Pumpkins frontman Billy Corgan’s self-serious artist persona was often placed in stark contrast to Corgan the goofy wrestling fan
In a recent New York Times interview, Smashing Pumpkins lead singer Billy Corgan spoke of the band’s “Shiny and Oh So Bright” tour as a brand-building exercise, a reminder to the audience of what Smashing Pumpkins has to offer as they prepare some Rick Rubin-produced material for release later this year. Taken in this light, the band’s Aug. 4 tour stop at PPG Paints Arena, which was laden with visual components, demonstrates how reliant the Pumpkins have been on iconography over the years.
The band hit the stage — appearing in formal attire as if having just stepped off of some steampunk dirigible from Corgan’s imagination — were focused as a laser beam as they delivered an exhaustive overview of the highlights of the Smashing Pumpkins’ thirty year career in the grandiose and theatrical fashion fans have come to expect. If the performance was stiff and felt over-rehearsed, the audience didn’t seem to mind.
After opening with an intimate solo performance of one of the band’s biggest hits, “Disarm,” and a stylized slideshow of Corgan throughout childhood, he was not subtle about letting the audience know he was there to deliver exactly what they came for, kicking off the show proper with an animated introduction that featured all the visual touchstones from the Pumpkins’ past. From the ice cream truck of their “Today” video to the woman on the crescent moon that adorned the cover of the album that propelled the band to super-stardom, Mellon Collie and the Infinite Sadness to the Zero motif.
The most pervasive icon of all was Corgan himself, who worked his recognizably bald visage into illustrations inspired by everything from religious iconography to the arcana of the Tarot. The media presentation figured prominently throughout the concert, much of audience reaction was prompted by some visual component.
With the band ensconced within various gilded-age Art Deco-inspired trappings, it became clear that Corgan is still striving for a sense of timelessness that he thinks he can achieve by eschewing modernity. The past offers many emotional reservoirs from which he can draw water, but Corgan reflexively places himself in the wastelands, alone and adrift. “Tomorrow’s just an excuse away/ so I pull my collar up and face the cold on my own,” he sang on “Thirty-three,” the lyrics painted on the screens behind him. Despite his affected delivery, this slavish adherence to distance places him at a hermetic remove from experience.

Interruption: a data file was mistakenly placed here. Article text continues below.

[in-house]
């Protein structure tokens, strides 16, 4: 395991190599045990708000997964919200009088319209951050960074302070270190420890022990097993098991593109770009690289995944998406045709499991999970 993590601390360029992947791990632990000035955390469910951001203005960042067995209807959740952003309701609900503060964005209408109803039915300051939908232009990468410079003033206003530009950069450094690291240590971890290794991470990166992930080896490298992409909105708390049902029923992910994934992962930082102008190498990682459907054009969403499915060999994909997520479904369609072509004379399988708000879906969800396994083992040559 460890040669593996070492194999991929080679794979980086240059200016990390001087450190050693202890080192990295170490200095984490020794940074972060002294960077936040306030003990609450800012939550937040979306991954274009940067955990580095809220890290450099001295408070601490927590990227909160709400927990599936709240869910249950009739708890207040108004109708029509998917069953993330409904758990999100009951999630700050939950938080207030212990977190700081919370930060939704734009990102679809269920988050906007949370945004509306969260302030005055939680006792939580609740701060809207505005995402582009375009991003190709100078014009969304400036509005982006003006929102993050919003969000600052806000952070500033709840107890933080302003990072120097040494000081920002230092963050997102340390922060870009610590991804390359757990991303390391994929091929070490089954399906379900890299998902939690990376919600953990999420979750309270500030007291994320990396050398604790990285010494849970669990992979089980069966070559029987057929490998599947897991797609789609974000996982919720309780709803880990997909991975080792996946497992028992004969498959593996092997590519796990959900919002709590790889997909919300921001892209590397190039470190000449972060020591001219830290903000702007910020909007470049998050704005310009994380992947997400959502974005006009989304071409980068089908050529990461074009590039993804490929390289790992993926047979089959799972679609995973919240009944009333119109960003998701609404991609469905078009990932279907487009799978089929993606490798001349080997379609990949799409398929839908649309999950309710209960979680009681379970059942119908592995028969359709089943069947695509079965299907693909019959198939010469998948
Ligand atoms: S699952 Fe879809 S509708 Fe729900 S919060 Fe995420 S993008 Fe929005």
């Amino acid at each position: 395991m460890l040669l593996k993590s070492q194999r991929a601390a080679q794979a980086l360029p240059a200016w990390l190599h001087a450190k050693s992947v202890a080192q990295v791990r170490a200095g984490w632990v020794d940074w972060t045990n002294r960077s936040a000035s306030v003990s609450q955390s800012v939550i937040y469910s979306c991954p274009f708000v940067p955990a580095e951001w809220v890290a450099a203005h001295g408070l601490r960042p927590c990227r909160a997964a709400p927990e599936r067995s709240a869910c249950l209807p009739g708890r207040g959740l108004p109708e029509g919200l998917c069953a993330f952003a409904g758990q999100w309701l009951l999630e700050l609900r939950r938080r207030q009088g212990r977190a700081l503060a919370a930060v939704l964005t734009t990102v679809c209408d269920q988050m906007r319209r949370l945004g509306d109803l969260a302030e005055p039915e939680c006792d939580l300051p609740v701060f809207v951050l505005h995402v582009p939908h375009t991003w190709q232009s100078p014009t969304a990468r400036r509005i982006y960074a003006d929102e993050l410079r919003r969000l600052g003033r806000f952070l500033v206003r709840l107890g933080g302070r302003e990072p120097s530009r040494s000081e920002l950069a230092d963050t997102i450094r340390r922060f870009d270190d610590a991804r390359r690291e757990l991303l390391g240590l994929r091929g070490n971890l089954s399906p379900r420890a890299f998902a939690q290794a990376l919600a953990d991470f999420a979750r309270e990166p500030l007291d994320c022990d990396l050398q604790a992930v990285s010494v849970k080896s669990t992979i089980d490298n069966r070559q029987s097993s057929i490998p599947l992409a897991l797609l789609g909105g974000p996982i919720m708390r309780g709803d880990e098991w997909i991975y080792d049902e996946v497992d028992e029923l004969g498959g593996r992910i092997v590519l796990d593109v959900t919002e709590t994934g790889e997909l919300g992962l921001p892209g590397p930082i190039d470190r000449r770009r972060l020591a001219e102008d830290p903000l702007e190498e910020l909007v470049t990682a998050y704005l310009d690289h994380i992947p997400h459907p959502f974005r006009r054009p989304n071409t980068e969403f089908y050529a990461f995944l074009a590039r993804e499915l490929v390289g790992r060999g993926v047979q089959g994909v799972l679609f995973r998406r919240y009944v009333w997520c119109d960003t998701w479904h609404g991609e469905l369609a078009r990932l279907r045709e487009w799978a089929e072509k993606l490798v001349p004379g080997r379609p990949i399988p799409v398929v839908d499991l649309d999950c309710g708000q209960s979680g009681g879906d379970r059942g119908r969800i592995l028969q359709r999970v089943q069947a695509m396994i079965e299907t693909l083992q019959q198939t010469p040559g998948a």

His conception of that timelessness feels very dated and ultimately lacks coherence. It reads simply as a fondness for old-timey stuff. If he is commenting on standards of beauty with his endless onscreen parade of flapper girls, maidens crowned and gowned, and teary beauties, replete with oh-so-carefully streaked mascara, his presentation of them is so seamless as to disinvite meaningful criticism. They are to be gazed upon, it seemed, and little else. A low-point was an extremely tone-deaf callback to the days of heroin-chic, when one of the women simulates tying off and fixing. At several intervals throughout the performance, Sugar Ray’s Mark McGrath appeared as a carnival-barker-of-sorts, announcing what would come next. As a narrative device, it might be telling to be shepherded by a character-type associated with grifting. As a recurring guest on right-wing provocateur Alex Jones’ Infowars show, Corgan may fancy himself a pusher of boundaries, but his intentions are not really evident in his delivery.
When the band hit its marks, which it did consistently, the audience responded in kind, particularly to the delivery of the big hits. The members hit their stride two-thirds of the way into the show with the anthemic “Cherub Rock.” It was one of the few moments of the concert that felt loose, natural, and utterly fitting of the arena venue. Vacillating between energetic numbers and the slower, more pensive stuff, however, the band struggled to maintain momentum. In the most dramatic moments, amid the moving guitar solos and at their most in-sync, it felt like the members were harnessing a vein of emotion, tapping a resource outside themselves. Moreover, they seemed anchored to their little territories of the stage. Only Corgan moved freely. Vamping, strutting, and beckoning the audience for more adoration, Corgan’s self-serious artist persona was often placed in stark contrast to Corgan the goofy wrestling fan. At one point, he stalked the stage in a flowing, silken nightshirt, resembling an ambulatory Nosferatu Pez dispenser.
Corgan has a history of saying that the Smashing Pumpkins were denied their due place among the greats; an oversight he sought to correct in his selection of cover materials, which included a lovely cover of Fleetwood Mac’s “Landslide,” David Bowie’s “Space Oddity,” in which a cloaked Corgan serenaded a cosmic video backdrop, and a stripped down version of Led Zeppelin’s “Stairway to Heaven,” for which a glowing shrine was marched through the crowd.
On the whole, Corgan was successful in reminding audiences that, of all the nineties acts against which he is measured, his choruses were the catchiest and his theatrics were the most grand. Given the hodgepodge of his imagery and the opaqueness of his perspective, the resonance of those choruses feels in-substantive or at least not fitting the grandeur to which he aspires. In hindsight, maybe it’s the Zero motif that is his greatest contribution, as null and void as the times that spawned it.